Modern classical music is not for everyone, and purely as a piece of music I don’t know that I would recommend this particular piece. The choral numbers are very powerful but do not move the plot forward and start to feel tiresome as the opera drags into its third hour. The strongest moments in the opera are two of the arias, one in which Klinghoffer confronts the terrorists, and the final aria sung by his wife after she learns of his death. These two characters are, in my opinion, the only really three dimensional characters in the piece. They feel like complete human beings and the audience cannot help but empathize with them. It was astonishing to me that people felt the opera was anti-semitic, when really the only characters who resonate are these two victims. The final aria focuses not on Klinghoffer’s death as a political event, but rather on the loss of a husband, partner and lifelong companion. It is rare that loss at the end of a lifetime together is acknowledged in art. We hear a great deal about the loss of young love, but an older character singing about loss at the end of their life is less common. I felt that this piece was so powerful it could stand entirely on its own.

I had an unusual opportunity a few weeks after seeing the opera to talk about the controversy with none other than one of Klinghoffer’s daughters.  Lisa and her sister have been vocal opponents of the opera since its original production at BAM. Lisa happened to be at a social function I was attending and when I mentioned I had seen the opera she told me about her experience with the BAM production. Apparently there was a scene, which has since been removed, portraying a Jewish family as bourgeois and only interested in their own comfort. This scene really skewed the opera’s message in favor of the Palestinian cause and led to Lisa’s feeling that it was anti-semitic and offensive. I told her about my experience with the Met production and she was very touched to hear that the characters of her parents came through so strongly. It was clear that the production she saw had been deeply upsetting for her and for her family. She told me she wished that she could attend the Met production but just felt too scarred by the experience. The idea of her mother’s aria standing alone as a stunning love song was very emotional for Lisa. At the end of the evening she gave me a big hug and told me she was so happy I had enjoyed the opera and that she’d loved hearing about it from my perspective.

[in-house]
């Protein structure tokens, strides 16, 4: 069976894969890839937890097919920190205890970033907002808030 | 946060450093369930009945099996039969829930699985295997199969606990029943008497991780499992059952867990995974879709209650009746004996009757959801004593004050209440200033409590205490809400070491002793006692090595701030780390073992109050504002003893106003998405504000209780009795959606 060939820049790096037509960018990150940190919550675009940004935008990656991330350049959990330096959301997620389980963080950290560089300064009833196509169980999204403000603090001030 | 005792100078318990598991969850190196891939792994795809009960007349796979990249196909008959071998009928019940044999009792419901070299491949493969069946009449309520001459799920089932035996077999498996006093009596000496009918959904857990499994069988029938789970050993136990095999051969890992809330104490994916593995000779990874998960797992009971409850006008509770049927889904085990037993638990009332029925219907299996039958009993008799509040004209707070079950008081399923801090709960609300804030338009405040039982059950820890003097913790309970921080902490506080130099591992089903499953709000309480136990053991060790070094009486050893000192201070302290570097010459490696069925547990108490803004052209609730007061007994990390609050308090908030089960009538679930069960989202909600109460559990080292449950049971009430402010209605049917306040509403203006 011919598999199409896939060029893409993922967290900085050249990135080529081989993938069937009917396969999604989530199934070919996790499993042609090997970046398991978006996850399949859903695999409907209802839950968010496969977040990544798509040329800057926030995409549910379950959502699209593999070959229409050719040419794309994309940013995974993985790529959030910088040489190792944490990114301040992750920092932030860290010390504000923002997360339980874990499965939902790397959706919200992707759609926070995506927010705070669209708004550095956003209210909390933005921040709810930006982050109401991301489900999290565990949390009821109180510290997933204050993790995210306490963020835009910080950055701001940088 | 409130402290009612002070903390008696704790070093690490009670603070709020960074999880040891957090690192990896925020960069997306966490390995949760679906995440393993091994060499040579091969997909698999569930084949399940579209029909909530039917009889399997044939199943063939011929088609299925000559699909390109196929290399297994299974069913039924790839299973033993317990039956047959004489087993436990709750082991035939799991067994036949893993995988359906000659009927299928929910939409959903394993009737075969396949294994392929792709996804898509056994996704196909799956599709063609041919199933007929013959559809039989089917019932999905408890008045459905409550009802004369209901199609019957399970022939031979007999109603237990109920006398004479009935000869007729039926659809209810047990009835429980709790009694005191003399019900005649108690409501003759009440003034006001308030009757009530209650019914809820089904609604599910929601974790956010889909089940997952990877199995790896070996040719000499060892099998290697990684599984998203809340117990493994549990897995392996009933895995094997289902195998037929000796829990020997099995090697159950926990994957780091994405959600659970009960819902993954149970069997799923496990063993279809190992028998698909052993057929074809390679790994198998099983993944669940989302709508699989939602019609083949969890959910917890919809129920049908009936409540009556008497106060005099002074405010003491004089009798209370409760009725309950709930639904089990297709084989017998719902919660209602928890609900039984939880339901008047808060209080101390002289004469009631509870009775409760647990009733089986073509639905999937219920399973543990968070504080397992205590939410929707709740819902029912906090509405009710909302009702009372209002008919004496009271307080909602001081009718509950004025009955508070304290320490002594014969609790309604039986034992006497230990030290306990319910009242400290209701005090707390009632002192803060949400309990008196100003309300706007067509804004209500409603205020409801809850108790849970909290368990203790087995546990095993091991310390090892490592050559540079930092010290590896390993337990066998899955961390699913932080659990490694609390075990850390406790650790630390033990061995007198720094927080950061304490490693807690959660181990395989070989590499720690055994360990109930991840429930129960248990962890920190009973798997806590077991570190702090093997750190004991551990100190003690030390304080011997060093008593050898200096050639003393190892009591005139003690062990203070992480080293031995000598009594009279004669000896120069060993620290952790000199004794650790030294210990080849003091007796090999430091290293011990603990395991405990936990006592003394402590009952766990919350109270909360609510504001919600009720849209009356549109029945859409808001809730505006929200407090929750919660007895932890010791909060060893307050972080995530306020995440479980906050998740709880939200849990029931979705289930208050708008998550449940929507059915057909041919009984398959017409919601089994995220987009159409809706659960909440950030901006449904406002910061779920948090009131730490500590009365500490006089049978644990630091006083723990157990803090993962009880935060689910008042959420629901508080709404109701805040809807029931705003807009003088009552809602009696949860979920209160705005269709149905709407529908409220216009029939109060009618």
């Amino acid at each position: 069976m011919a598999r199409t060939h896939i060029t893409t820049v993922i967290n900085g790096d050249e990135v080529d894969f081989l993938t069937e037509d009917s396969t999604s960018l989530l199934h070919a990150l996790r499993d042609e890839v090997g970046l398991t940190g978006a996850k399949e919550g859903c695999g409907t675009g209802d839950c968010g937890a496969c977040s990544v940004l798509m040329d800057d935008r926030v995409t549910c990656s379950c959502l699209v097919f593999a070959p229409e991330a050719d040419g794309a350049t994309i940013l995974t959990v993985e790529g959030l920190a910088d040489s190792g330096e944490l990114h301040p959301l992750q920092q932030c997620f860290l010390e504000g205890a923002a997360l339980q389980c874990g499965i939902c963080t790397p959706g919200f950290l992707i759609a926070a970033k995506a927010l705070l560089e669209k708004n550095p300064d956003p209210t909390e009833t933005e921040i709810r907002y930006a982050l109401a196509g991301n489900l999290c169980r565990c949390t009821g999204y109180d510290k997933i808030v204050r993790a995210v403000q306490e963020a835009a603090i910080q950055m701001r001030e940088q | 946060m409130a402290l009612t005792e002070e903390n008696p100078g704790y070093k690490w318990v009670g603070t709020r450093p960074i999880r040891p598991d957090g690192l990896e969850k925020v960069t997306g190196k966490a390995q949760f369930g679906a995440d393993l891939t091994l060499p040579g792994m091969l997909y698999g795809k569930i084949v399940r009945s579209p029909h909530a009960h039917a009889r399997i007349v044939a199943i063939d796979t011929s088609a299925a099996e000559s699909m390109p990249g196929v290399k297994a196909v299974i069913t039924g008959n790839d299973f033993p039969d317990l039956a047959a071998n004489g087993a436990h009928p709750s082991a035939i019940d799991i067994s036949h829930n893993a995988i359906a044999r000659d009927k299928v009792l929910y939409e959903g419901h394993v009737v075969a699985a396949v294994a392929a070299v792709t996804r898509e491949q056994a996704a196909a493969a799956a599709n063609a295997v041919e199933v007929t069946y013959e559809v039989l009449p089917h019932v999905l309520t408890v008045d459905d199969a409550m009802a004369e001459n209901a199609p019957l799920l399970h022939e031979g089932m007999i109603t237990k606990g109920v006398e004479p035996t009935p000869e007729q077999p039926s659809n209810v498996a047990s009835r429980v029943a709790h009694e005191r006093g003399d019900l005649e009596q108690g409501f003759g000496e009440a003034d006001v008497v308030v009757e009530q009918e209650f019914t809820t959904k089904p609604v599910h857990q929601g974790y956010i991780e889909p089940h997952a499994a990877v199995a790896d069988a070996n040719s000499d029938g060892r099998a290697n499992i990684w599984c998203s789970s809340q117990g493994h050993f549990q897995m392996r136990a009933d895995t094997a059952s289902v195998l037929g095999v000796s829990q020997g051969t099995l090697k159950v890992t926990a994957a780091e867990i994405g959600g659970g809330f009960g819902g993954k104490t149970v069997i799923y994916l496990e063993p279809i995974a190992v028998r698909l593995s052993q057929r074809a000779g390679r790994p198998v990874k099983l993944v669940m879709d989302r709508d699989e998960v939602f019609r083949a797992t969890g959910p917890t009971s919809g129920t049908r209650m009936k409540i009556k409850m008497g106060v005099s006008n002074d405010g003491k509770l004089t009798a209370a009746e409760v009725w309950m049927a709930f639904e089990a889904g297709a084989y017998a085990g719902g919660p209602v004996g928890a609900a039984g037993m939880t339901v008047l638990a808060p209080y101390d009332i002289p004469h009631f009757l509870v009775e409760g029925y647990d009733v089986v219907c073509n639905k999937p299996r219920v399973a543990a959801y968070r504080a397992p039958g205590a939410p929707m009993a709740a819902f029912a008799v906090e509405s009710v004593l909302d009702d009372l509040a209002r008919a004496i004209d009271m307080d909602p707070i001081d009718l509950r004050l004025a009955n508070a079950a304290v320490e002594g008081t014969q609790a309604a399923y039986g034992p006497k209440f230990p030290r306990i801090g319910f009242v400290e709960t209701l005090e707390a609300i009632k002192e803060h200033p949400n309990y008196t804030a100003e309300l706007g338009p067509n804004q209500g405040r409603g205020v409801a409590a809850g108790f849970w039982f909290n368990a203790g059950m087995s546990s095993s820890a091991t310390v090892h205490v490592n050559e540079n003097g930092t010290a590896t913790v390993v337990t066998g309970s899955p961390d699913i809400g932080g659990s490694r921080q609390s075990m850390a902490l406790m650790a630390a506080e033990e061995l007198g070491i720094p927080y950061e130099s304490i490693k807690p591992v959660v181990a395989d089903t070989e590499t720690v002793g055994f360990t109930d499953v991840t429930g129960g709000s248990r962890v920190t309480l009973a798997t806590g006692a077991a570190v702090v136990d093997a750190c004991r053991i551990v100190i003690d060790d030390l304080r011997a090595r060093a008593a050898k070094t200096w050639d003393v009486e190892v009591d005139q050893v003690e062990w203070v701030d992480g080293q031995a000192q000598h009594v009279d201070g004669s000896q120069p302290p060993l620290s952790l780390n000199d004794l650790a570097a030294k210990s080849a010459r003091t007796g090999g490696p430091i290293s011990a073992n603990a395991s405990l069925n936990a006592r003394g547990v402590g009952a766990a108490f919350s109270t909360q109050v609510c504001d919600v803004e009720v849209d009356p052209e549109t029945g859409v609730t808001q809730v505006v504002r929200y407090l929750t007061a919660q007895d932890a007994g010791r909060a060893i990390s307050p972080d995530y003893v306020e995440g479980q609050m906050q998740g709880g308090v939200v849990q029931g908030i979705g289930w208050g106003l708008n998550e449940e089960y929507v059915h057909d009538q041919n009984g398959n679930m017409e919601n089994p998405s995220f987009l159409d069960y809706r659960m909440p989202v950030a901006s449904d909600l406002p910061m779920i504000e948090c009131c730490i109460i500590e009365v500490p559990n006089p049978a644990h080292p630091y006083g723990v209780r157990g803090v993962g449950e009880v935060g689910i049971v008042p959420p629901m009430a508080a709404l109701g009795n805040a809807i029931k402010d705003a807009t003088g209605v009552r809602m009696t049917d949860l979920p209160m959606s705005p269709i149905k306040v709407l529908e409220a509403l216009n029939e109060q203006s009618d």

It was wonderful to be able to talk to Lisa in person because so much of the dialogue about this opera has been vitriolic. So much of public debate is based on mistrust of the other side and I wish that this opera had been used as more of a conversation starter, and less of a way of dividing groups. Art should provoke conversation and argument. Art should have a message but I don’t believe it should be one of hate, and I don’t think that that is the case with The Death of Klinghoffer. The opera’s run at the Met is finished now but I hope that the next time something controversial comes to the stage the debate will be between two sides that are more respectful of each other’s opinions and more open to having their opinion changed.